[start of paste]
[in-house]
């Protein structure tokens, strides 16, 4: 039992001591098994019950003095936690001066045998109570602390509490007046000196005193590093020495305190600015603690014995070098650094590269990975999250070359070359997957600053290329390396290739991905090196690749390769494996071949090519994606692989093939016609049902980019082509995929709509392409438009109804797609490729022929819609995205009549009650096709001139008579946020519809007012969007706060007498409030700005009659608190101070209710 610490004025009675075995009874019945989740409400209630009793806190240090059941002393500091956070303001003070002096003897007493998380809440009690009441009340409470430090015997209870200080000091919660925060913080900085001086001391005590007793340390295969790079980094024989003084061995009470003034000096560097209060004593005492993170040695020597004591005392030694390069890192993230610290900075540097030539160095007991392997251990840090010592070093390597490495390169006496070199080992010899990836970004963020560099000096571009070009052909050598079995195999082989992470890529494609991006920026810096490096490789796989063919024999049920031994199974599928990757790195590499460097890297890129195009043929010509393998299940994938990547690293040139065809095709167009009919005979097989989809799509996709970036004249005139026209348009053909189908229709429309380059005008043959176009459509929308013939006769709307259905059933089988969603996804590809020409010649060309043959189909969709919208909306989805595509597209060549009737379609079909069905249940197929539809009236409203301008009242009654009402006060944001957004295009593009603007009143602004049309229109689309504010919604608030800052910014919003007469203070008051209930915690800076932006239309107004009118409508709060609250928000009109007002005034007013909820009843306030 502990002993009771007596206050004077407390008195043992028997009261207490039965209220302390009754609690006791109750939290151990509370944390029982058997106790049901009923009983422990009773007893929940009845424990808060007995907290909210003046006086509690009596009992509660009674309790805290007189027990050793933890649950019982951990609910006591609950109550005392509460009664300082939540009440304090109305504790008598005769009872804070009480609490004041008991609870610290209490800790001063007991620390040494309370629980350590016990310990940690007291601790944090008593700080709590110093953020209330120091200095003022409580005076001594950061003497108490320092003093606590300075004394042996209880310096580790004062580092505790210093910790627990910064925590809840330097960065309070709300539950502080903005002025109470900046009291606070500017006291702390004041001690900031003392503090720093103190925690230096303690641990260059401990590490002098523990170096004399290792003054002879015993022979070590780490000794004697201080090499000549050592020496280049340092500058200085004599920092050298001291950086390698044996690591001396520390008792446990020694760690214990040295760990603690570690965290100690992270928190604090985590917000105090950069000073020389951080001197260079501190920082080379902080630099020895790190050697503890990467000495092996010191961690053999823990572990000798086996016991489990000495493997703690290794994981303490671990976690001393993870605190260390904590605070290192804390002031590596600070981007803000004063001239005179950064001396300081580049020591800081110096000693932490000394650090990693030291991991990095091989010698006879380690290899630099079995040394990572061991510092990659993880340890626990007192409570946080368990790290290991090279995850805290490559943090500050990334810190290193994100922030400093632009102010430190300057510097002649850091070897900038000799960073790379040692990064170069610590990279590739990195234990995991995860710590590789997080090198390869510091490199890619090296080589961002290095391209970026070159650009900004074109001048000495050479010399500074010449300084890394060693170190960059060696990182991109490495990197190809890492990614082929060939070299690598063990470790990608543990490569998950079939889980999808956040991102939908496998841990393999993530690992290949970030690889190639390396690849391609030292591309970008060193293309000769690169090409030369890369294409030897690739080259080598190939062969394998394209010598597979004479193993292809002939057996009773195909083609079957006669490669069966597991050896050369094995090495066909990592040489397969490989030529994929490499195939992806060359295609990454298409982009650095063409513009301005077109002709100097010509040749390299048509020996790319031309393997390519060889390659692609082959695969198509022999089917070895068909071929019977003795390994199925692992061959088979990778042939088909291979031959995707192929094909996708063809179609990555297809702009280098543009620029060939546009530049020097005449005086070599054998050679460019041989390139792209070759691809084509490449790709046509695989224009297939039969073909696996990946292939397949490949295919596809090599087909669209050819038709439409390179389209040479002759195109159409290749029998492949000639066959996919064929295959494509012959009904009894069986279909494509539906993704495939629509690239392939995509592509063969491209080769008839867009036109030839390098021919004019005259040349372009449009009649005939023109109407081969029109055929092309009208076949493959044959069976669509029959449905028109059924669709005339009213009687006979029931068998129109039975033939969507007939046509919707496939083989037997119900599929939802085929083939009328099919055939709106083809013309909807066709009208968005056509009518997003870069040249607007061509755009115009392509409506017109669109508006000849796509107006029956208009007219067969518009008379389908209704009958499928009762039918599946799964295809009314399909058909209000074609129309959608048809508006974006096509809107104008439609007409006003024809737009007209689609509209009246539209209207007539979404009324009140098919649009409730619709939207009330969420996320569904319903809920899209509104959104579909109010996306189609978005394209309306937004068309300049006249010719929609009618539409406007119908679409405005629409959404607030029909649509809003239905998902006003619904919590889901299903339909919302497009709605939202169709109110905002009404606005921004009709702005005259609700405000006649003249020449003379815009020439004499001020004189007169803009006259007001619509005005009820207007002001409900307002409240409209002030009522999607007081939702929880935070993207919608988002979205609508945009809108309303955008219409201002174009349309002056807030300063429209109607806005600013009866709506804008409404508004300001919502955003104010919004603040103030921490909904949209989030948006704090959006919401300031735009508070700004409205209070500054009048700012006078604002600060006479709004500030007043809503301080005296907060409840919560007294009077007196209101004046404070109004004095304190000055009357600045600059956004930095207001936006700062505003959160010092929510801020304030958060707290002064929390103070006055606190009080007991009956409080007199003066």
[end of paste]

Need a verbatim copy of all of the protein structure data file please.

[in-house]
């Protein structure tokens, strides 16, 4: 039992001591098994019950003095936690001066045998109570602390509490007046000196005193590093020495305190600015603690014995070098650094590269990975999250070359070359997957600053290329390396290739991905090196690749390769494996071949090519994606692989093939016609049902980019082509995929709509392409438009109804797609490729022929819609995205009549009650096709001139008579946020519809007012969007706060007498409030700005009659608190101070209710 610490004025009675075995009874019945989740409400209630009793806190240090059941002393500091956070303001003070002096003897007493998380809440009690009441009340409470430090015997209870200080000091919660925060913080900085001086001391005590007793340390295969790079980094024989003084061995009470003034000096560097209060004593005492993170040695020597004591005392030694390069890192993230610290900075540097030539160095007991392997251990840090010592070093390597490495390169006496070199080992010899990836970004963020560099000096571009070009052909050598079995195999082989992470890529494609991006920026810096490096490789796989063919024999049920031994199974599928990757790195590499460097890297890129195009043929010509393998299940994938990547690293040139065809095709167009009919005979097989989809799509996709970036004249005139026209348009053909189908229709429309380059005008043959176009459509929308013939006769709307259905059933089988969603996804590809020409010649060309043959189909969709919208909306989805595509597209060549009737379609079909069905249940197929539809009236409203301008009242009654009402006060944001957004295009593009603007009143602004049309229109689309504010919604608030800052910014919003007469203070008051209930915690800076932006239309107004009118409508709060609250928000009109007002005034007013909820009843306030 502990002993009771007596206050004077407390008195043992028997009261207490039965209220302390009754609690006791109750939290151990509370944390029982058997106790049901009923009983422990009773007893929940009845424990808060007995907290909210003046006086509690009596009992509660009674309790805290007189027990050793933890649950019982951990609910006591609950109550005392509460009664300082939540009440304090109305504790008598005769009872804070009480609490004041008991609870610290209490800790001063007991620390040494309370629980350590016990310990940690007291601790944090008593700080709590110093953020209330120091200095003022409580005076001594950061003497108490320092003093606590300075004394042996209880310096580790004062580092505790210093910790627990910064925590809840330097960065309070709300539950502080903005002025109470900046009291606070500017006291702390004041001690900031003392503090720093103190925690230096303690641990260059401990590490002098523990170096004399290792003054002879015993022979070590780490000794004697201080090499000549050592020496280049340092500058200085004599920092050298001291950086390698044996690591001396520390008792446990020694760690214990040295760990603690570690965290100690992270928190604090985590917000105090950069000073020389951080001197260079501190920082080379902080630099020895790190050697503890990467000495092996010191961690053999823990572990000798086996016991489990000495493997703690290794994981303490671990976690001393993870605190260390904590605070290192804390002031590596600070981007803000004063001239005179950064001396300081580049020591800081110096000693932490000394650090990693030291991991990095091989010698006879380690290899630099079995040394990572061991510092990659993880340890626990007192409570946080368990790290290991090279995850805290490559943090500050990334810190290193994100922030400093632009102010430190300057510097002649850091070897900038000799960073790379040692990064170069610590990279590739990195234990995991995860710590590789997080090198390869510091490199890619090296080589961002290095391209970026070159650009900004074109001048000495050479010399500074010449300084890394060693170190960059060696990182991109490495990197190809890492990614082929060939070299690598063990470790990608543990490569998950079939889980999808956040991102939908496998841990393999993530690992290949970030690889190639390396690849391609030292591309970008060193293309000769690169090409030369890369294409030897690739080259080598190939062969394998394209010598597979004479193993292809002939057996009773195909083609079957006669490669069966597991050896050369094995090495066909990592040489397969490989030529994929490499195939992806060359295609990454298409982009650095063409513009301005077109002709100097010509040749390299048509020996790319031309393997390519060889390659692609082959695969198509022999089917070895068909071929019977003795390994199925692992061959088979990778042939088909291979031959995707192929094909996708063809179609990555297809702009280098543009620029060939546009530049020097005449005086070599054998050679460019041989390139792209070759691809084509490449790709046509695989224009297939039969073909696996990946292939397949490949295919596809090599087909669209050819038709439409390179389209040479002759195109159409290749029998492949000639066959996919064929295959494509012959009904009894069986279909494509539906993704495939629509690239392939995509592509063969491209080769008839867009036109030839390098021919004019005259040349372009449009009649005939023109109407081969029109055929092309009208076949493959044959069976669509029959449905028109059924669709005339009213009687006979029931068998129109039975033939969507007939046509919707496939083989037997119900599929939802085929083939009328099919055939709106083809013309909807066709009208968005056509009518997003870069040249607007061509755009115009392509409506017109669109508006000849796509107006029956208009007219067969518009008379389908209704009958499928009762039918599946799964295809009314399909058909209000074609129309959608048809508006974006096509809107104008439609007409006003024809737009007209689609509209009246539209209207007539979404009324009140098919649009409730619709939207009330969420996320569904319903809920899209509104959104579909109010996306189609978005394209309306937004068309300049006249010719929609009618539409406007119908679409405005629409959404607030029909649509809003239905998902006003619904919590889901299903339909919302497009709605939202169709109110905002009404606005921004009709702005005259609700405000006649003249020449003379815009020439004499001020004189007169803009006259007001619509005005009820207007002001409900307002409240409209002030009522999607007081939702929880935070993207919608988002979205609508945009809108309303955008219409201002174009349309002056807030300063429209109607806005600013009866709506804008409404508004300001919502955003104010919004603040103030921490909904949209989030948006704090959006919401300031735009508070700004409205209070500054009048700012006078604002600060006479709004500030007043809503301080005296907060409840919560007294009077007196209101004046404070109004004095304190000055009357600045600059956004930095207001936006700062505003959160010092929510801020304030958060707290002064929390103070006055606190009080007991009956409080007199003066």